Monday, December 28, 2009

Blog 18

End Judicial Elections

There has been a push recently, led by retired Justice, Sandra Day O’Connor, to eliminate the process of electing judges on the statewide level.  While most federal judges are selected or appointed, local judges have to win an election, leading some to speculate whether or not they are selected for their ability to win a campaign or their ability to fulfill the requirements of being a judge.  The O’Connor Judicial Selection Initiative, of the University of Denver has been vocal about reducing the role of elections in the local and statewide judicial systems.  The elimination of such elections will also get rid of much of the mess involved running an expensive and time-consuming campaign.

For example, there was a case heard by the Supreme Court earlier this year based on the corruption charges of one judge, Brent D. Benjamin, who took $3 million in campaign donations, plus millions in bonuses and gifts, from the executive of a coal mining company, Don Blankenship.  This case, because it highlights the severe amount of corruption involved, will affect the judgeship elections in over 30 states.  In the state elections next year, a handful of states will vote on the election of judges; however, many of them are far from changing the current system.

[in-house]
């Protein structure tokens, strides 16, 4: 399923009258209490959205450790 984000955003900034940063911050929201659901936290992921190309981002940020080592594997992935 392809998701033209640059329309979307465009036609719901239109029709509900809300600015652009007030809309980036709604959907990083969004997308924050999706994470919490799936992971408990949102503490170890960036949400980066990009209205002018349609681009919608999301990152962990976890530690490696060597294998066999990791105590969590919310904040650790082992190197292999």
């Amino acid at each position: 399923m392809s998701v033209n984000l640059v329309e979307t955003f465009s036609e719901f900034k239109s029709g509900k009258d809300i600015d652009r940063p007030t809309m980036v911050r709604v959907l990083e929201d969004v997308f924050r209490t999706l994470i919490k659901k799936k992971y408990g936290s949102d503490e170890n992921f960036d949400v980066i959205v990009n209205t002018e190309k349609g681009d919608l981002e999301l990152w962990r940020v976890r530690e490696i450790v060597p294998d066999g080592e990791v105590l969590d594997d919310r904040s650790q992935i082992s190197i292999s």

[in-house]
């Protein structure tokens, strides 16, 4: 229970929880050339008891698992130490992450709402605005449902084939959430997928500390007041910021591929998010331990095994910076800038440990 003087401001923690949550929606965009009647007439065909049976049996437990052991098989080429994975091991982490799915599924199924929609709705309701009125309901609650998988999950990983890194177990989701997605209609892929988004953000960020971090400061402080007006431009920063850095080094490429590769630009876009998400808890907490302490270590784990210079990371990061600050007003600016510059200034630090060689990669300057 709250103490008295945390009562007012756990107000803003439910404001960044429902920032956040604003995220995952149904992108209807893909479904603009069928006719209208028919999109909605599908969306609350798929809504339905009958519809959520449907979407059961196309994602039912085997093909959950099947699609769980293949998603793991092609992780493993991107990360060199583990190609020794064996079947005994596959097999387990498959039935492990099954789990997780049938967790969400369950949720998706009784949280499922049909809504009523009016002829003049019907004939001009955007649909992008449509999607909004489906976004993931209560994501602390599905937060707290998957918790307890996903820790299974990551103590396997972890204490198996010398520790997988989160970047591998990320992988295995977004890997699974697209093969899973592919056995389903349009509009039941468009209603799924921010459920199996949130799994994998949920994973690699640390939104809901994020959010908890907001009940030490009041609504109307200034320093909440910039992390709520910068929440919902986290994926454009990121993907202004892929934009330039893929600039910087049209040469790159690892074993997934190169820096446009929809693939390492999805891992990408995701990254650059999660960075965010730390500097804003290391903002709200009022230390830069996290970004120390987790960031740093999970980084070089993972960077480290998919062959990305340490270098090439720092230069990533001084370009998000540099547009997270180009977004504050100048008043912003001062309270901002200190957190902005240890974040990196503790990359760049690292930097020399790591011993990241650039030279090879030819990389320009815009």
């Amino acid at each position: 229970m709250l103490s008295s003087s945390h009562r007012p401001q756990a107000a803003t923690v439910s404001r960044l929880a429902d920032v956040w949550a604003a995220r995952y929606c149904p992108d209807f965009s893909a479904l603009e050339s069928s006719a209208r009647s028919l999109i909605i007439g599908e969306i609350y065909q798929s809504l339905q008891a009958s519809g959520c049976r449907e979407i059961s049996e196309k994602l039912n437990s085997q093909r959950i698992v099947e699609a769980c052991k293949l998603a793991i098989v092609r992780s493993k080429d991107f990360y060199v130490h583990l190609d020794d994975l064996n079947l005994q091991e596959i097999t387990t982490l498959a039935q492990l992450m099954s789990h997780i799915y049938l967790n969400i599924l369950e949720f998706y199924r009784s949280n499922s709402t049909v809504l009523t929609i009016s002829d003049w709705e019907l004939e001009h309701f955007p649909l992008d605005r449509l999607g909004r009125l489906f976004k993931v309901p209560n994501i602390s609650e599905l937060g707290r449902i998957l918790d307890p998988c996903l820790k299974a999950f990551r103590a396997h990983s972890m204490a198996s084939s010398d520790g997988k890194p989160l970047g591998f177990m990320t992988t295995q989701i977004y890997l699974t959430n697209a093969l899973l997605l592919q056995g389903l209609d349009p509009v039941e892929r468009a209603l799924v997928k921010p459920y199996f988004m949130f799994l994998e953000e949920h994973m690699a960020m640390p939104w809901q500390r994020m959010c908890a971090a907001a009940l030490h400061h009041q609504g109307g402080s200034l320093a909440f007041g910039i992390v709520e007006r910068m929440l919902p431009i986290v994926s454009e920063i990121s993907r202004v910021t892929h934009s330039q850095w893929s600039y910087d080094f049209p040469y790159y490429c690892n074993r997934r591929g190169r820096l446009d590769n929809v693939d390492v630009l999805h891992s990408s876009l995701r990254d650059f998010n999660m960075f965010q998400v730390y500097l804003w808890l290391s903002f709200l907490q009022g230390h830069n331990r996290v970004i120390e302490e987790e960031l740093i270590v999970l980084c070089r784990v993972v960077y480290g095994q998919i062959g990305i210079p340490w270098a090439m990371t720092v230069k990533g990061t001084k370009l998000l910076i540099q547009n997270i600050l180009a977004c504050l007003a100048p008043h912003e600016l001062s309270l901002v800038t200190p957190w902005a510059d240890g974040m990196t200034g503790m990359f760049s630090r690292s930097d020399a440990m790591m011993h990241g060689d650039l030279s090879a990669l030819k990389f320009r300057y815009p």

As Rebecca Love Kourlis, former justice on the Colorado Supreme Court points out, it is hard to get people to agree to changing the system with a pitch taking away people’s vote for judges.  However, as she points out, doing this will allow merit to play a more important roll in selecting responsible judges than lets say, popularity of ability to win an election. However, one thing that still needs to be dealt with, it still takes charisma to be appointed, just like it takes charisma to be elected.  

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